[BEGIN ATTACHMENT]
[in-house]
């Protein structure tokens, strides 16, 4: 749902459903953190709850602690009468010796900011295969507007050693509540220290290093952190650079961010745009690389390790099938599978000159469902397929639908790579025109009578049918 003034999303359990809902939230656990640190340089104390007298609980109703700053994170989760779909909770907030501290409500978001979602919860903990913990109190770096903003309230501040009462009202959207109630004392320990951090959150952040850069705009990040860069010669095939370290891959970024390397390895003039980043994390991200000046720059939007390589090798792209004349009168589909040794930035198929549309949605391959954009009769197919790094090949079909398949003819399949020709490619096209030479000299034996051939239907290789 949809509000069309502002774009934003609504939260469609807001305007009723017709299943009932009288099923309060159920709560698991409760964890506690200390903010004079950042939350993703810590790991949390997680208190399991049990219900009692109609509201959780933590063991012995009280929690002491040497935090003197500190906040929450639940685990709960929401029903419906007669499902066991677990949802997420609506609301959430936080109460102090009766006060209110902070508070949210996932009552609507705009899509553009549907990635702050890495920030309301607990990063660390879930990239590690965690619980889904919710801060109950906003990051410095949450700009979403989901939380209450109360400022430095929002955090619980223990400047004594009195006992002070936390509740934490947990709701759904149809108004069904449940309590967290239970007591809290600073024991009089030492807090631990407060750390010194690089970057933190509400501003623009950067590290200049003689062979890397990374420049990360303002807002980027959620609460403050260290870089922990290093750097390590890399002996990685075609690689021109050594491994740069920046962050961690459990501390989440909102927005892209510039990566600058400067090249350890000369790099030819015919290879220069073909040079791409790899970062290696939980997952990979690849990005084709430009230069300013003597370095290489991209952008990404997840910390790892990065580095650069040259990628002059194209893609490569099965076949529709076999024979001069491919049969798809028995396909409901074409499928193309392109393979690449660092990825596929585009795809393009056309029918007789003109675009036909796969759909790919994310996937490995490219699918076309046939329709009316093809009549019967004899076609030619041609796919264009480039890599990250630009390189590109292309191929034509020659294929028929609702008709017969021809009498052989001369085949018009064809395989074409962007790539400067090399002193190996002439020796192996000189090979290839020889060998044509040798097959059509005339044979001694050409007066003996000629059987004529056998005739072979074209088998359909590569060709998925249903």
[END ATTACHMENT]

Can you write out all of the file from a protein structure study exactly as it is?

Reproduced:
[in-house]
């Protein structure tokens, strides 16, 4: 749902459903953190709850602690009468010796900011295969507007050693509540220290290093952190650079961010745009690389390790099938599978000159469902397929639908790579025109009578049918 003034999303359990809902939230656990640190340089104390007298609980109703700053994170989760779909909770907030501290409500978001979602919860903990913990109190770096903003309230501040009462009202959207109630004392320990951090959150952040850069705009990040860069010669095939370290891959970024390397390895003039980043994390991200000046720059939007390589090798792209004349009168589909040794930035198929549309949605391959954009009769197919790094090949079909398949003819399949020709490619096209030479000299034996051939239907290789 949809509000069309502002774009934003609504939260469609807001305007009723017709299943009932009288099923309060159920709560698991409760964890506690200390903010004079950042939350993703810590790991949390997680208190399991049990219900009692109609509201959780933590063991012995009280929690002491040497935090003197500190906040929450639940685990709960929401029903419906007669499902066991677990949802997420609506609301959430936080109460102090009766006060209110902070508070949210996932009552609507705009899509553009549907990635702050890495920030309301607990990063660390879930990239590690965690619980889904919710801060109950906003990051410095949450700009979403989901939380209450109360400022430095929002955090619980223990400047004594009195006992002070936390509740934490947990709701759904149809108004069904449940309590967290239970007591809290600073024991009089030492807090631990407060750390010194690089970057933190509400501003623009950067590290200049003689062979890397990374420049990360303002807002980027959620609460403050260290870089922990290093750097390590890399002996990685075609690689021109050594491994740069920046962050961690459990501390989440909102927005892209510039990566600058400067090249350890000369790099030819015919290879220069073909040079791409790899970062290696939980997952990979690849990005084709430009230069300013003597370095290489991209952008990404997840910390790892990065580095650069040259990628002059194209893609490569099965076949529709076999024979001069491919049969798809028995396909409901074409499928193309392109393979690449660092990825596929585009795809393009056309029918007789003109675009036909796969759909790919994310996937490995490219699918076309046939329709009316093809009549019967004899076609030619041609796919264009480039890599990250630009390189590109292309191929034509020659294929028929609702008709017969021809009498052989001369085949018009064809395989074409962007790539400067090399002193190996002439020796192996000189090979290839020889060998044509040798097959059509005339044979001694050409007066003996000629059987004529056998005739072979074209088998359909590569060709998925249903």